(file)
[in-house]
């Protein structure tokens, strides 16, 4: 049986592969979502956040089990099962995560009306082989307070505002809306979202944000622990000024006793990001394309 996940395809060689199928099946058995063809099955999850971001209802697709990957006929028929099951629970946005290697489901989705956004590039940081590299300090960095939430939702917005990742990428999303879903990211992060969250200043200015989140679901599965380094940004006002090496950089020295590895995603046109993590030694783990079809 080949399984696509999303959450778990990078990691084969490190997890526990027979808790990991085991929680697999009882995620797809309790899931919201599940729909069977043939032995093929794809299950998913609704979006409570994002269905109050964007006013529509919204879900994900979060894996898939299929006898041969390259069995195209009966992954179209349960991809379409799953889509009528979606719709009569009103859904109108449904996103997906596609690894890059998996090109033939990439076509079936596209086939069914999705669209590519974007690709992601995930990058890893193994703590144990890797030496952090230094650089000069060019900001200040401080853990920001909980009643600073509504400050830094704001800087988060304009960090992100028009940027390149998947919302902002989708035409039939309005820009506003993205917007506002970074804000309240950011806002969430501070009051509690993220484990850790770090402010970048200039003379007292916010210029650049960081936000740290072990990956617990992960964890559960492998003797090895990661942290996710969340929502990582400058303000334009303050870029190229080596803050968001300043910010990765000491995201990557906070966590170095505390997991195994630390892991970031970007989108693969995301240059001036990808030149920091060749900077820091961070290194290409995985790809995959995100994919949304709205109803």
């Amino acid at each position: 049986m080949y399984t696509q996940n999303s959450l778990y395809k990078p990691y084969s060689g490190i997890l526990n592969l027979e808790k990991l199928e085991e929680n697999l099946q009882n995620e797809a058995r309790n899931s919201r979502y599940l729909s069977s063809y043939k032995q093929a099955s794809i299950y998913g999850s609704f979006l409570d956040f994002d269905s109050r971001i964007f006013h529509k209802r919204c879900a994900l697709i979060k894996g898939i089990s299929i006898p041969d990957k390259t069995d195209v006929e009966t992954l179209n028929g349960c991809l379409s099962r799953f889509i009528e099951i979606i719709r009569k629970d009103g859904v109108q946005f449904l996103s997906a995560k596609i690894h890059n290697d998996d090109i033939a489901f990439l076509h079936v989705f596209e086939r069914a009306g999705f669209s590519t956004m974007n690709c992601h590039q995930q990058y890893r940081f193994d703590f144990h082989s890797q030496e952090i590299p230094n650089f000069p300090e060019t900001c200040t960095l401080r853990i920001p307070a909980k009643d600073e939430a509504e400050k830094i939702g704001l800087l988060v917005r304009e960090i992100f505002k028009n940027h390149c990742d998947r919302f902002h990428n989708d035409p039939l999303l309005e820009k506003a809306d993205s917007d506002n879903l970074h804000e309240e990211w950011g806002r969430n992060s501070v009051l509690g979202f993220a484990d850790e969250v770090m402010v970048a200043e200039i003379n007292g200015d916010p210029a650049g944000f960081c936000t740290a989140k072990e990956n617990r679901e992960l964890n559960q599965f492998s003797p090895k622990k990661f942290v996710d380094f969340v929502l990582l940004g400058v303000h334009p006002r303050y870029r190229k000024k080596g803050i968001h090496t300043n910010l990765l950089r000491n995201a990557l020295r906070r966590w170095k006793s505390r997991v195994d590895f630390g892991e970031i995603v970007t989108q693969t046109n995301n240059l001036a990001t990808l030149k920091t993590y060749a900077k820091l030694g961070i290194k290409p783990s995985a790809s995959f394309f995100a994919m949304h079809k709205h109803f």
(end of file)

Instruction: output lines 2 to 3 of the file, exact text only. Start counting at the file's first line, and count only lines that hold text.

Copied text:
């Protein structure tokens, strides 16, 4: 049986592969979502956040089990099962995560009306082989307070505002809306979202944000622990000024006793990001394309 996940395809060689199928099946058995063809099955999850971001209802697709990957006929028929099951629970946005290697489901989705956004590039940081590299300090960095939430939702917005990742990428999303879903990211992060969250200043200015989140679901599965380094940004006002090496950089020295590895995603046109993590030694783990079809 080949399984696509999303959450778990990078990691084969490190997890526990027979808790990991085991929680697999009882995620797809309790899931919201599940729909069977043939032995093929794809299950998913609704979006409570994002269905109050964007006013529509919204879900994900979060894996898939299929006898041969390259069995195209009966992954179209349960991809379409799953889509009528979606719709009569009103859904109108449904996103997906596609690894890059998996090109033939990439076509079936596209086939069914999705669209590519974007690709992601995930990058890893193994703590144990890797030496952090230094650089000069060019900001200040401080853990920001909980009643600073509504400050830094704001800087988060304009960090992100028009940027390149998947919302902002989708035409039939309005820009506003993205917007506002970074804000309240950011806002969430501070009051509690993220484990850790770090402010970048200039003379007292916010210029650049960081936000740290072990990956617990992960964890559960492998003797090895990661942290996710969340929502990582400058303000334009303050870029190229080596803050968001300043910010990765000491995201990557906070966590170095505390997991195994630390892991970031970007989108693969995301240059001036990808030149920091060749900077820091961070290194290409995985790809995959995100994919949304709205109803």
């Amino acid at each position: 049986m080949y399984t696509q996940n999303s959450l778990y395809k990078p990691y084969s060689g490190i997890l526990n592969l027979e808790k990991l199928e085991e929680n697999l099946q009882n995620e797809a058995r309790n899931s919201r979502y599940l729909s069977s063809y043939k032995q093929a099955s794809i299950y998913g999850s609704f979006l409570d956040f994002d269905s109050r971001i964007f006013h529509k209802r919204c879900a994900l697709i979060k894996g898939i089990s299929i006898p041969d990957k390259t069995d195209v006929e009966t992954l179209n028929g349960c991809l379409s099962r799953f889509i009528e099951i979606i719709r009569k629970d009103g859904v109108q946005f449904l996103s997906a995560k596609i690894h890059n290697d998996d090109i033939a489901f990439l076509h079936v989705f596209e086939r069914a009306g999705f669209s590519t956004m974007n690709c992601h590039q995930q990058y890893r940081f193994d703590f144990h082989s890797q030496e952090i590299p230094n650089f000069p300090e060019t900001c200040t960095l401080r853990i920001p307070a909980k009643d600073e939430a509504e400050k830094i939702g704001l800087l988060v917005r304009e960090i992100f505002k028009n940027h390149c990742d998947r919302f902002h990428n989708d035409p039939l999303l309005e820009k506003a809306d993205s917007d506002n879903l970074h804000e309240e990211w950011g806002r969430n992060s501070v009051l509690g979202f993220a484990d850790e969250v770090m402010v970048a200043e200039i003379n007292g200015d916010p210029a650049g944000f960081c936000t740290a989140k072990e990956n617990r679901e992960l964890n559960q599965f492998s003797p090895k622990k990661f942290v996710d380094f969340v929502l990582l940004g400058v303000h334009p006002r303050y870029r190229k000024k080596g803050i968001h090496t300043n910010l990765l950089r000491n995201a990557l020295r906070r966590w170095k006793s505390r997991v195994d590895f630390g892991e970031i995603v970007t989108q693969t046109n995301n240059l001036a990001t990808l030149k920091t993590y060749a900077k820091l030694g961070i290194k290409p783990s995985a790809s995959f394309f995100a994919m949304h079809k709205h109803f």